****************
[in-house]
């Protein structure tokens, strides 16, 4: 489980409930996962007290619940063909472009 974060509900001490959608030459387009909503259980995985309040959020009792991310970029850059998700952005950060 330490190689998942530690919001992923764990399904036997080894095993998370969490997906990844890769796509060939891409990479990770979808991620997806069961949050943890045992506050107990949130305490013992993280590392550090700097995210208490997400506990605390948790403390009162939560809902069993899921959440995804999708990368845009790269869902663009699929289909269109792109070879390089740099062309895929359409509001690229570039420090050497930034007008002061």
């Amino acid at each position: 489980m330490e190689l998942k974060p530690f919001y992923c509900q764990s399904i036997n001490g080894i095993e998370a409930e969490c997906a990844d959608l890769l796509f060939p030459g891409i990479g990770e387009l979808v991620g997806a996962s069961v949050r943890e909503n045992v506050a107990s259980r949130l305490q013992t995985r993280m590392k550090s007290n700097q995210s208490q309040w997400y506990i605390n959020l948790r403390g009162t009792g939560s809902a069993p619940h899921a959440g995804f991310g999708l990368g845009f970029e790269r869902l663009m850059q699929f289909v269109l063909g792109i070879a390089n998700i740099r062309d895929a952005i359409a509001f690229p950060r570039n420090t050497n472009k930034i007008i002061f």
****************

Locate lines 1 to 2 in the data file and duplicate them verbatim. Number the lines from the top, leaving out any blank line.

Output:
[in-house]
């Protein structure tokens, strides 16, 4: 489980409930996962007290619940063909472009 974060509900001490959608030459387009909503259980995985309040959020009792991310970029850059998700952005950060 330490190689998942530690919001992923764990399904036997080894095993998370969490997906990844890769796509060939891409990479990770979808991620997806069961949050943890045992506050107990949130305490013992993280590392550090700097995210208490997400506990605390948790403390009162939560809902069993899921959440995804999708990368845009790269869902663009699929289909269109792109070879390089740099062309895929359409509001690229570039420090050497930034007008002061």